Thursday, May 19, 2011

Dominique Strauss-Kahn Denies Rape Charges with the "Greatest Possible Firmness"

Sometimes there is truth even in the most fervent denials. Here is the text of the letter of resignation from Mr. Dominique Strauss-Kahn to the Executive Board of the International Monetary Fund:

Ladies and Gentlemen of the Board:

It is with infinite sadness that I feel compelled today to present to the Executive Board my resignation from my post of Managing Director of the IMF.

I think at this time first of my wife — whom I love more than anything — of my children, of my family, of my friends.

I think also of my colleagues at the Fund; together we have accomplished such great things over the last three years and more.

To all, I want to say that I deny with the greatest possible firmness all of the allegations that have been made against me.

I want to protect this institution which I have served with honor and devotion, and especially — especially — I want to devote all my strength, all my time, and all my energy to proving my innocence.

Dominique Strauss-Kahn
Well, I can certainly believe Dominique will be devoting all his strength, time, and energy to proving his innocence. Given that he is being held without bail on Rikers Island in NYC on rape charges, he does not have much else to do.

Does he really deny the charges? "I want to say that I deny" is how his denial begins. Of course we wants to deny them, but is he actually denying them? Not quite maybe. Then he uses the phrase "with the greatest possible firmness". Not just "firmness" in the face of rape charges but the "greatest possible firmness".

At this point the allegations - seven crimes including attempted rape, sexual abuse, forcible touching and unlawful imprisonment against a 32-year-old hotel maid by the 62-year-old Frenchman - have not been proved in court.

Ordinarily that would mean that Mr. Strauss-Kahn would be entitled to bail, so that he could be free during the period before trial. But he was arrested at the airport waiting for a flight to France after he called the hotel to see if they had found his missing cell phone.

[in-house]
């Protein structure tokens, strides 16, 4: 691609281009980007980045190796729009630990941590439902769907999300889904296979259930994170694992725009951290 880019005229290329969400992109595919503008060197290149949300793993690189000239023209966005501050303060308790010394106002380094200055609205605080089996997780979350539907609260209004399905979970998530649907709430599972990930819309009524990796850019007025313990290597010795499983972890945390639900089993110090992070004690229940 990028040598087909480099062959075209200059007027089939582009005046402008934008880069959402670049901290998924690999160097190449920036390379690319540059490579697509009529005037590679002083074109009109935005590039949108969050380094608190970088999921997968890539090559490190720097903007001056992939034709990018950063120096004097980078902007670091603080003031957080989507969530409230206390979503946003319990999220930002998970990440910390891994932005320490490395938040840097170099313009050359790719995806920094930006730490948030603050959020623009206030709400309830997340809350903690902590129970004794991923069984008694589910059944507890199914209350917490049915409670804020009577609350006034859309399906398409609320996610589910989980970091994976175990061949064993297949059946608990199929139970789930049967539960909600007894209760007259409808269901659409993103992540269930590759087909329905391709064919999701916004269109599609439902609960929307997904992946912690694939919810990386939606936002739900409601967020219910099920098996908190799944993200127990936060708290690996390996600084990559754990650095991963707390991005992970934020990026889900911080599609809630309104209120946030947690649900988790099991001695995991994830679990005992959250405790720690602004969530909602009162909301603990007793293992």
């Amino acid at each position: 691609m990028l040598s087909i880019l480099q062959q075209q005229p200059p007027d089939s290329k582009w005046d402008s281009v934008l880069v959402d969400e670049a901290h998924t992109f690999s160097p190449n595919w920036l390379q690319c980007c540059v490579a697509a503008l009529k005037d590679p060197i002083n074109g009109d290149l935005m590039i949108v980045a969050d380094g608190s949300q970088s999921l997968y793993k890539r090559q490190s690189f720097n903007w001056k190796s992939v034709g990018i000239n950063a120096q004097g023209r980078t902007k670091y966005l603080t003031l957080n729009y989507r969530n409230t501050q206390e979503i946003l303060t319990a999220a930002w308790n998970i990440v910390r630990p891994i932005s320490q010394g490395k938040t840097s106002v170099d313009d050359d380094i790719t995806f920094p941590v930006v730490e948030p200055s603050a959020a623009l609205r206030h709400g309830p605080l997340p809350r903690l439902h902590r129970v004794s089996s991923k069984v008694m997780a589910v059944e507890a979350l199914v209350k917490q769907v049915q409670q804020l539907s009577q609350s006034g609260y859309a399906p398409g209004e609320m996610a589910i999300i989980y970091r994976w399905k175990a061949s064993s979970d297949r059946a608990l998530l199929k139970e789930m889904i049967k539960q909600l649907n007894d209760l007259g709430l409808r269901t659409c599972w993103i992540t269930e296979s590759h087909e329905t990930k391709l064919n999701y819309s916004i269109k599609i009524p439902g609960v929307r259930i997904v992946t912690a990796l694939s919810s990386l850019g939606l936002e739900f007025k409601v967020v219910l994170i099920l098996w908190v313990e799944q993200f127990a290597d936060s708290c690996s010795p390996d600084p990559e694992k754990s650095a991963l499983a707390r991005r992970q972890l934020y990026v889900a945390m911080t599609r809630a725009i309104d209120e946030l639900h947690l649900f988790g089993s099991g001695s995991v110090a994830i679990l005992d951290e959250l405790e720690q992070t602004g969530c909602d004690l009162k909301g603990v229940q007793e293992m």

France has become a haven for fugitive U.S. criminals like filmmaker Roman Polanski, who was convicted of rape, and Ira Einhorn, the Unicorn Killer, who was extradited back to the U.S. only after protracted legal proceedings. With no assurance of extradition from France if Mr. Strauss-Kahn flees, NY Judge Melissa Jackson is quite sensibly not granting bail just yet. Talk about your Catch-22 situations.

IMF officials have limited diplomatic immunity that covers actions taken in the course of official duties. So if Strauss-Kahn had been attempting to rape a country, as IMF bankers are often accused of doing, he could not be prosecuted. But, alas for him, he is charged with attempting to rape a mere person, for which he has no immunity.

Speaking of no immunity, the New York Post has reported that the woman Strauss-Kahn is accused of sexual assaulting may be HIV positive, as it says she has been living in apartments reserved for people with HIV/AIDS. Those reports have been denied by the woman's lawyer, and could just be one of those not quite legal sublet situations, but must give Strauss-Kahn something to think about in solitary confinement if he is even a little bit guilty as charged. That is where the "infinite sadness" may come in.

Dominique Strauss-Kahn is a prominent politician in France, and had been thought to be the Socialist Party's next candidate for President of France. Supporters in France have expressed shock at seeing video of Strauss-Kahn in handcuffs. Others in France, we suspect, think it is about time.

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